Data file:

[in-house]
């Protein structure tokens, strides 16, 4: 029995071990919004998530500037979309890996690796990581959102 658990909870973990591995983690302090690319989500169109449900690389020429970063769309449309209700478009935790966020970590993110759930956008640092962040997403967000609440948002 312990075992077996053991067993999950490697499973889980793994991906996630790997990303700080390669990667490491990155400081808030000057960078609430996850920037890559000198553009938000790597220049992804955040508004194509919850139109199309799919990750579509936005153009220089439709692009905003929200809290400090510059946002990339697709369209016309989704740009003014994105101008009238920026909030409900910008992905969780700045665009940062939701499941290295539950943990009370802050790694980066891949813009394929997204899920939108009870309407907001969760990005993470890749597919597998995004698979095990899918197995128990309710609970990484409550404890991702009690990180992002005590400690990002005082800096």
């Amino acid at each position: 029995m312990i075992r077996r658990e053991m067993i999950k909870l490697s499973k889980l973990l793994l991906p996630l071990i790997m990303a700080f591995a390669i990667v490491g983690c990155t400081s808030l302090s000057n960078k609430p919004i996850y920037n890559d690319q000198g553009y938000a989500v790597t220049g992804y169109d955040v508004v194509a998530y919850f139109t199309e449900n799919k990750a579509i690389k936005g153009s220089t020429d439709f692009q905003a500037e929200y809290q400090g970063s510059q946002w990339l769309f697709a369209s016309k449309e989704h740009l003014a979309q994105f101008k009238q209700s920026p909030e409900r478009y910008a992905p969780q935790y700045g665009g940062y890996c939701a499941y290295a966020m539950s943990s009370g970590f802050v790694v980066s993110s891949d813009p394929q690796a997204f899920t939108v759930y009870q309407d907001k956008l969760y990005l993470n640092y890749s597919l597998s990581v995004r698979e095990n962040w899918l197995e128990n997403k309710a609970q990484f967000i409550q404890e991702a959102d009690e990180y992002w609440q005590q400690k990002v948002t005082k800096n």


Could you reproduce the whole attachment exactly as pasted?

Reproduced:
[in-house]
């Protein structure tokens, strides 16, 4: 029995071990919004998530500037979309890996690796990581959102 658990909870973990591995983690302090690319989500169109449900690389020429970063769309449309209700478009935790966020970590993110759930956008640092962040997403967000609440948002 312990075992077996053991067993999950490697499973889980793994991906996630790997990303700080390669990667490491990155400081808030000057960078609430996850920037890559000198553009938000790597220049992804955040508004194509919850139109199309799919990750579509936005153009220089439709692009905003929200809290400090510059946002990339697709369209016309989704740009003014994105101008009238920026909030409900910008992905969780700045665009940062939701499941290295539950943990009370802050790694980066891949813009394929997204899920939108009870309407907001969760990005993470890749597919597998995004698979095990899918197995128990309710609970990484409550404890991702009690990180992002005590400690990002005082800096």
């Amino acid at each position: 029995m312990i075992r077996r658990e053991m067993i999950k909870l490697s499973k889980l973990l793994l991906p996630l071990i790997m990303a700080f591995a390669i990667v490491g983690c990155t400081s808030l302090s000057n960078k609430p919004i996850y920037n890559d690319q000198g553009y938000a989500v790597t220049g992804y169109d955040v508004v194509a998530y919850f139109t199309e449900n799919k990750a579509i690389k936005g153009s220089t020429d439709f692009q905003a500037e929200y809290q400090g970063s510059q946002w990339l769309f697709a369209s016309k449309e989704h740009l003014a979309q994105f101008k009238q209700s920026p909030e409900r478009y910008a992905p969780q935790y700045g665009g940062y890996c939701a499941y290295a966020m539950s943990s009370g970590f802050v790694v980066s993110s891949d813009p394929q690796a997204f899920t939108v759930y009870q309407d907001k956008l969760y990005l993470n640092y890749s597919l597998s990581v995004r698979e095990n962040w899918l197995e128990n997403k309710a609970q990484f967000i409550q404890e991702a959102d009690e990180y992002w609440q005590q400690k990002v948002t005082k800096n």